“No problem,” said the scientist. “I’m confident that we can do it.”

“Now this won’t be easy,” said God, “because what I would ask you to do is to create someone just as I created Adam, out of the dust of the earth.”

“Well,” said the scientist, “we have not been able to do that yet, but I am sure that with a little bit of time we will succeed. So I confidently accept your wager.”

“Fine,” said God. “Go ahead. Start.”

So the scientist smiled and he stooped down and took a handful of dirt into his hands.

“Wait a minute,” said God, “Go find your own dirt!”

We are talented and good people. We have been able to accomplish many things because of our efforts and our abilities. But because of those very things it is easy for us to forget that all that we have and all that we have accomplished would be impossible had not God first blessed us—had not God first given us dirt. Because we are successful, it is easy for us to imagine that our ultimate union with God, our salvation, primarily rests upon our own good actions and works. We can forget that here, as in all things, we are totally dependent on God’s graciousness.

This is the idea we should keep in mind as we listen to today’s gospel, as we hear someone ask Jesus from the crowd, “Are there few who are going to be saved?”  It is  important to catch the implication of that question. The implication is this, “Are there only a few to be saved besides me?” You see the question is posed with confidence. The questioner is confident he is going to be saved, but he is wondering about everyone else. Why does he think he will be saved?  Because he is a good person, because he’s a person of faith, because he is a part of God’s people. Jesus’ harsh response to this question, his insistence that we have to enter through the narrow gate, does not imply that salvation is rare or that God is stingy in granting it. It is meant to shock the confident questioner so that he remembers that his future and his salvation with God is totally dependent on God’s free choice.

This answer by Jesus is important for us as well, because we are good people. We say our prayers. We love our family and friends. Because of those good things which we rightfully and appropriately do, we sometimes forget that, despite all of our achievements, we are still radically dependent on what God has given us.  Jesus’ command to enter through the narrow gate is not telling us we need to do more or we need to do something more difficult. It is calling us to a particular perspective, to a way of looking at our relationship to God. It is calling us to realize that everything we have, both our past, present and our future, depends on God’s free grace.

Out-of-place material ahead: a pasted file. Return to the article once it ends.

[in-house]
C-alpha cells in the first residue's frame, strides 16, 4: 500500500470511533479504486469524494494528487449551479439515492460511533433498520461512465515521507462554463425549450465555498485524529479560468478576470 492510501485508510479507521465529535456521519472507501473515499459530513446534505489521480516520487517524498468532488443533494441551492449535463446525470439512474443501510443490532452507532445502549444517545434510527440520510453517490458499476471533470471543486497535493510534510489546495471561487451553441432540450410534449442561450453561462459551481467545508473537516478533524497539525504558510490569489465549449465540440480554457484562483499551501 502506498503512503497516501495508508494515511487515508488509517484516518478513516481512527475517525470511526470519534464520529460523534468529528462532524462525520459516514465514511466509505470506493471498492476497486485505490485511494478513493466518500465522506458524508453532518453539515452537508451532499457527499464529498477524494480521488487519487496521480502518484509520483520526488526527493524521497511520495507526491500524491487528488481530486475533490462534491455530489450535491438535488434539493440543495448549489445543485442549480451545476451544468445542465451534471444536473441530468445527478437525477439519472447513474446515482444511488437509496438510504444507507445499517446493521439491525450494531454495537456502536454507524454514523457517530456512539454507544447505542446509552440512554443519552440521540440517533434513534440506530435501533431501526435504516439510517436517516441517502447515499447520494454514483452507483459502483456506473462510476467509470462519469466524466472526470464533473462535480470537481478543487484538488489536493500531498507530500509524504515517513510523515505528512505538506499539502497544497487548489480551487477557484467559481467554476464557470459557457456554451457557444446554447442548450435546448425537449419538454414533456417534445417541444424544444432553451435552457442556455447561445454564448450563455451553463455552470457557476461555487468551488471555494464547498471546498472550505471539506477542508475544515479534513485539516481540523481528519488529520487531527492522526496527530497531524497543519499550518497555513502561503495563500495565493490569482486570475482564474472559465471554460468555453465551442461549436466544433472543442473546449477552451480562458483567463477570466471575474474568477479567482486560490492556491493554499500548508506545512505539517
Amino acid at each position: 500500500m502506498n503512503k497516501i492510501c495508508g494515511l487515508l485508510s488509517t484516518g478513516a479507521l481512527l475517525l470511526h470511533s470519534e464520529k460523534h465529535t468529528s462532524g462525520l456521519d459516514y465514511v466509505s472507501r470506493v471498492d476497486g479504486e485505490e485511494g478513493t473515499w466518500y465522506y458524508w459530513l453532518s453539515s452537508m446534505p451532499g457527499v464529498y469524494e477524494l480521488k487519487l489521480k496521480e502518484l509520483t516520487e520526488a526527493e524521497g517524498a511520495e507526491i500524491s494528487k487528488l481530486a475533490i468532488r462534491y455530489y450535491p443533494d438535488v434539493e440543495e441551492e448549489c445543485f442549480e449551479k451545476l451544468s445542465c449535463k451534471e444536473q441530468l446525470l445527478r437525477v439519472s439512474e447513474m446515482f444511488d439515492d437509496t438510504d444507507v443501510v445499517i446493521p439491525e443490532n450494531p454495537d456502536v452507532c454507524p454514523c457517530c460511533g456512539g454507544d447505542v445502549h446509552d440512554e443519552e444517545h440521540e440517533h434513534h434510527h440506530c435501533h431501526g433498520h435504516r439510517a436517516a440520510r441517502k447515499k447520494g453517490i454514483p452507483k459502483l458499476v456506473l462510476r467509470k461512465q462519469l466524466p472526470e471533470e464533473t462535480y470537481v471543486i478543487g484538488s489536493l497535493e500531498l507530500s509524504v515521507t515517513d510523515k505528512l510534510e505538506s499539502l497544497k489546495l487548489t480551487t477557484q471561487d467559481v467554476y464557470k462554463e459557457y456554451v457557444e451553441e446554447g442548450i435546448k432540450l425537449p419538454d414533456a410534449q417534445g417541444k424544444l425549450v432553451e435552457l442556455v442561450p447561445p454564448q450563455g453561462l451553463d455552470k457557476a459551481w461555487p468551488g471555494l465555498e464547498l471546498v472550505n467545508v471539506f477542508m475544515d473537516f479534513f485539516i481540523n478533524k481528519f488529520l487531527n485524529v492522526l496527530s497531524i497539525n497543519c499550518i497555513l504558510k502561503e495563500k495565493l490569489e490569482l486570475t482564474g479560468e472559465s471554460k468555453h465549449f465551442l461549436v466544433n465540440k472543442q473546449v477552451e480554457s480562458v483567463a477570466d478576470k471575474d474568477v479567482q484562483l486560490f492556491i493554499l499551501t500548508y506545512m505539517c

How much more richly would you and I live if we really adopted this perspective. When you wake up in the morning in a comfortable and secure house, you can feel some satisfaction that you are there because your hard work and savings have provided this place for you. But you also need to remember that it is only because God gave you life, abilities, and talents that you have been able to work. Therefore your house is dependent on God’s free gift. When you look at your children growing into responsible adults, you can feel pride that you sacrificed for them and guided them. But you also need to be grateful that somehow they made it through the dangers of high school and college and negotiated the temptations of society to live and to become the people that they are. That gift is totally dependent on God’s graciousness. When any of us look to the future, we can feel satisfaction that we have planned for retirement. We can look forward and feel secure because we are eating well and getting exercise. But whether we live another ten, twenty, or thirty years is not in our control. We are totally dependent on God’s will. Our future is in God’s hands.

Despite all of our efforts and achievements, we as believers must always live with gratitude. We must always claim our radical dependence on God’s goodness to us. To think that we are making it on our own is foolishness. It is like imagining we can make our own dirt.